• Communication strategies that target the disability community and disability community needs are included in communications to the general community.
  • Media outlets are included in emergency planning as allies to further ensure that emergency warnings, news and other messages are accessible.
  • Policies and procedures during the rescue and recovery phases are flexible, allowing for modifications to meet the needs of people with disabilities.
  • Emergency personnel are trained in meeting the needs of people with all types of disabilities and in understanding the complex impact of emergencies on their lives.
  • Emergency supplies include disability-related equipment and assistive devices and/or funds to purchase such equipment.
  • Communities collaborate with the disability community to develop a roster of people with disabilities likely to need assistance in an emergency.
  • Communities identify areas and neighborhoods where there are high concentrations of people with disabilities who may need assistance in an emergency.
  • The fact that people with disabilities have the right and responsibility to plan for and take charge of their own safety is taken into account in emergency action planning.
  • It is understood that planning and preparation efforts that are inclusive of people with disabilities are likely to benefit everyone. For example, building a personal support network and conducting a self-assessment of needs and skills, essential for people with disabilities in dealing with emergencies, are invaluable emergency preparedness strategies for all community members.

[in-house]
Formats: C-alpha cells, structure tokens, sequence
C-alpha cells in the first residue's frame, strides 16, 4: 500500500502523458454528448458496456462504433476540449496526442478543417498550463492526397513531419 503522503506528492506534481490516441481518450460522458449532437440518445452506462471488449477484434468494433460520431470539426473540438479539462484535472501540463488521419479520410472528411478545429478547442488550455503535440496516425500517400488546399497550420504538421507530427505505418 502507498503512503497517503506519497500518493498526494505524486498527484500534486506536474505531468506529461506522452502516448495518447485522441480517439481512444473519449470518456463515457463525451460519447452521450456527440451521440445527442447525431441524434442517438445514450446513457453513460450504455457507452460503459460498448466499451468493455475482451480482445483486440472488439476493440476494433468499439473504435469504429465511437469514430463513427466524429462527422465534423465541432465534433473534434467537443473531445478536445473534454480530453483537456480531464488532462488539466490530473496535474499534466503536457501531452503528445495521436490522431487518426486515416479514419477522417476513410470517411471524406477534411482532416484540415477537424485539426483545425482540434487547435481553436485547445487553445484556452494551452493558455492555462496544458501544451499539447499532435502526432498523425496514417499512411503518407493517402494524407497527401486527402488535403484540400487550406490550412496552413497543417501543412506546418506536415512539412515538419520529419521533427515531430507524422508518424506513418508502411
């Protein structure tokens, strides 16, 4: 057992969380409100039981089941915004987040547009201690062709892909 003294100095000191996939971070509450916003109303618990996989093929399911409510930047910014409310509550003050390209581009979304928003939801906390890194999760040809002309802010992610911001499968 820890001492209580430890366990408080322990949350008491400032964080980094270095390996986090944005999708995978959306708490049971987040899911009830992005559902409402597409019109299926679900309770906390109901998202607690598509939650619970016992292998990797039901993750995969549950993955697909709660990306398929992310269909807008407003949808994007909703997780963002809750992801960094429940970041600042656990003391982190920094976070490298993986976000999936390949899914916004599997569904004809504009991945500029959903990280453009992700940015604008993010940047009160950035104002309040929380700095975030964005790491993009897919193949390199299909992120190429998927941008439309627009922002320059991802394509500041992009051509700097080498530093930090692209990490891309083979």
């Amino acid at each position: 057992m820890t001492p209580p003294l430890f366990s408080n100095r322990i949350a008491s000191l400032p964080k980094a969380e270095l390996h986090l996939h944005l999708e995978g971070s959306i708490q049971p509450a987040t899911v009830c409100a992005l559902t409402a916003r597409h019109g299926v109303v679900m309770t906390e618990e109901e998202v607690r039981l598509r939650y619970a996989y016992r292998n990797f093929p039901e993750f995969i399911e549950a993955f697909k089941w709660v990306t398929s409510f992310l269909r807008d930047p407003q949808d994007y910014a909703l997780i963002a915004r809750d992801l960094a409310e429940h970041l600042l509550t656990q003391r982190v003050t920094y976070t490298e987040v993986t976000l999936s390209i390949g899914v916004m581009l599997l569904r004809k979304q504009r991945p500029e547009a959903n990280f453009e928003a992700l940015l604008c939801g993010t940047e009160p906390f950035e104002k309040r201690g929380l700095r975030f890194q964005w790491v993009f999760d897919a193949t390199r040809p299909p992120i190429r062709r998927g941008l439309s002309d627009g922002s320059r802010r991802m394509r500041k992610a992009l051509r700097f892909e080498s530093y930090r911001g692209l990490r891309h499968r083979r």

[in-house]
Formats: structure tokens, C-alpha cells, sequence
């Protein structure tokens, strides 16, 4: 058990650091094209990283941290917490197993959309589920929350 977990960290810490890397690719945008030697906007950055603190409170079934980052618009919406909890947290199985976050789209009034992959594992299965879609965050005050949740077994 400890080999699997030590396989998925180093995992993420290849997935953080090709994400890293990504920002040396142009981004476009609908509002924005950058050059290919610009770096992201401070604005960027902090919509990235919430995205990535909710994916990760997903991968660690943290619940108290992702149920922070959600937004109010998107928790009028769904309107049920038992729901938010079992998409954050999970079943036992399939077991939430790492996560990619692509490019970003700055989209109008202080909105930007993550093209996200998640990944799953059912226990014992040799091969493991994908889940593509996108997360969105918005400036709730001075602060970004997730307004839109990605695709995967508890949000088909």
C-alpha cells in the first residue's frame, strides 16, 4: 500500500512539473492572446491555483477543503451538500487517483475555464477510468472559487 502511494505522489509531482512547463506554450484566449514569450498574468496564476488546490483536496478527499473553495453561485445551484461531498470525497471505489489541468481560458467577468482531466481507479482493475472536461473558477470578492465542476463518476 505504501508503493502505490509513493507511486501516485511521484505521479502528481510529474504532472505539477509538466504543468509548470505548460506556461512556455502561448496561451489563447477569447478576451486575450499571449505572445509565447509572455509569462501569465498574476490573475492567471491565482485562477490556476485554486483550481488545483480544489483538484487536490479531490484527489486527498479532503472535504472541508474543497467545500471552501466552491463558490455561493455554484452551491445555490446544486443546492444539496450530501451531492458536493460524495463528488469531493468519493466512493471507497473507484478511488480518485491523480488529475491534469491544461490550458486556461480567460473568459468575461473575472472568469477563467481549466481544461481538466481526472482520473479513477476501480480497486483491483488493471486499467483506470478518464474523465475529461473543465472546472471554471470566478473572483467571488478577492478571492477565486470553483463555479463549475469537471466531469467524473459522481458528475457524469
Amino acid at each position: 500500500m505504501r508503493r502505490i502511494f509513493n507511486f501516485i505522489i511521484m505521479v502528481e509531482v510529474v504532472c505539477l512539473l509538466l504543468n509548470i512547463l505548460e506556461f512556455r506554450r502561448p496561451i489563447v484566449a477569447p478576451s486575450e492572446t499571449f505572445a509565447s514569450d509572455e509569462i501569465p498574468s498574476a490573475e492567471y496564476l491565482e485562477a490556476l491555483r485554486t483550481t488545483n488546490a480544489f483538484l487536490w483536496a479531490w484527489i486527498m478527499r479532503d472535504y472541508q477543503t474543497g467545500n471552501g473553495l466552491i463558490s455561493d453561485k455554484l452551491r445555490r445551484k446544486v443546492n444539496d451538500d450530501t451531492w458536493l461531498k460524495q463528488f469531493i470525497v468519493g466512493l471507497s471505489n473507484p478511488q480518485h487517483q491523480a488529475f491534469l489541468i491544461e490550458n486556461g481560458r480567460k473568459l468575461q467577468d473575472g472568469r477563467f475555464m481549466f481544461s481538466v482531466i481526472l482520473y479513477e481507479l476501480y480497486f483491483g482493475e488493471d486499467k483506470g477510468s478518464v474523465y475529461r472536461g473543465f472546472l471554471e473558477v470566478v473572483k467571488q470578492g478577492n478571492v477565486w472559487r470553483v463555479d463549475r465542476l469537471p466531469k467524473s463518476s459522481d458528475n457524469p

Roles for Funders Targeting and/or Including People with Disabilities


  • Consider disability as a component of diversity in the assessment of potential grantees for disaster-related projects.
  • Ensure that grantees involved in all aspects of disaster work have representation by diverse sections of the disability community and well conceived plans for addressing the needs of people with disabilities.
  • Support grantees with a history of collaboration with the disability community.
  • Support projects involving partnerships between mainstream emergency organizations and disability organizations. Make collaboration with local emergency authorities a condition of grants to nonprofit service providers.
  • Support projects that promote the development of an accessible emergency infrastructure, including: